The overall aim of the European Union-Greenland Partnership Agreement is to boost ties and cooperation between the EU and Greenland, with education and training as one of several key areas of cooperation. As part of the partnership, and taking Greenland's needs into account, the focal point of EU-Greenland financial cooperation is education and training, with a special emphasis on boosting the pre-school and elementary school system, as well as on providing support for vocational education and post-elementary education.

Turkish Cypriot community: Financial support instrument

10-04-2019

The Commission runs an aid programme for the Turkish Cypriot community in order to prepare for and facilitate reunification of Cyprus.

The Commission runs an aid programme for the Turkish Cypriot community in order to prepare for and facilitate reunification of Cyprus.

India: environmental issues

10-04-2019

The entire south Asian region is threatened by climate change. Changes in average weather conditions are likely to create hotspots across the region and have negative impacts on living standards and gross domestic product (GDP). India is at the core of this trend: it ranks 14th in the last United Nations global climate risk index and in 2017 it was the second most-affected country in terms of casualties related to extreme weather. Air quality in Indian cities is quickly deteriorating and it is today ...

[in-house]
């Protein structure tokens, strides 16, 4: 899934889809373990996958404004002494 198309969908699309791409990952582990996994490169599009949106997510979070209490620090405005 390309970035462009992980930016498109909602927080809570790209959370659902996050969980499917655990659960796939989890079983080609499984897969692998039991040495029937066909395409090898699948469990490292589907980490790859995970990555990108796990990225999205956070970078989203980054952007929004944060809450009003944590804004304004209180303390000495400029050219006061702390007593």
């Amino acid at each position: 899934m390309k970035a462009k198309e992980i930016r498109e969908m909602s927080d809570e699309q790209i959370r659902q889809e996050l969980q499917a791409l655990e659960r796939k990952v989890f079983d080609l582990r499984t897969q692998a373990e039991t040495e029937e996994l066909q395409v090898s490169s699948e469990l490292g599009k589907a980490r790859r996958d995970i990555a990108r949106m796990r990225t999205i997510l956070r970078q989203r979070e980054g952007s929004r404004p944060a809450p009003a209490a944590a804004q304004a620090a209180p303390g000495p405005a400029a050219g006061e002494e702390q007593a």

The entire south Asian region is threatened by climate change. Changes in average weather conditions are likely to create hotspots across the region and have negative impacts on living standards and gross domestic product (GDP). India is at the core of this trend: it ranks 14th in the last United Nations global climate risk index and in 2017 it was the second most-affected country in terms of casualties related to extreme weather. Air quality in Indian cities is quickly deteriorating and it is today worse than the situation in China: in the 2018 World Health Organization (WHO) global ambient air quality database, 11 of the 12 cities with the highest levels of small particulate – PM2.5 – are located in India. Air pollution goes hand in hand with poverty: in 2016 an estimated 790 million people (almost 60 % of the Indian population), still relied on biomass for cooking. Deforestation, water pollution, clean water shortages, and waste management are further issues of concern. The Indian authorities have taken several initiatives to tackle these issues. In 2008, the first national plan on climate change (NAPCC) outlined eight 'national missions' running up to 2017. India is a leader in the implementation of the Paris Agreement on climate change. It is a founding member of the International Solar Alliance and has ambitious targets in terms of solar power energy. It has launched a national clean air programme (NCAP) to combat air pollution. Prime Minister's Narendra Modi government has launched several flagship initiatives on environment, including a clean cooking scheme, Clean India, Clean Ganga, and Smart Cities Mission. The EU supports Delhi's efforts on tackling its environment challenges. At their March 2016 summit, the EU and India agreed on two joint declarations: on an India-EU water partnership and on a clean energy and climate partnership. The joint declaration on partnership for smart and sustainable urban development signed at the India-EU Summit in October 2017 is the framework for EU support for India's urbanisation challenges.

India: taking stock of Modi's five years

10-04-2019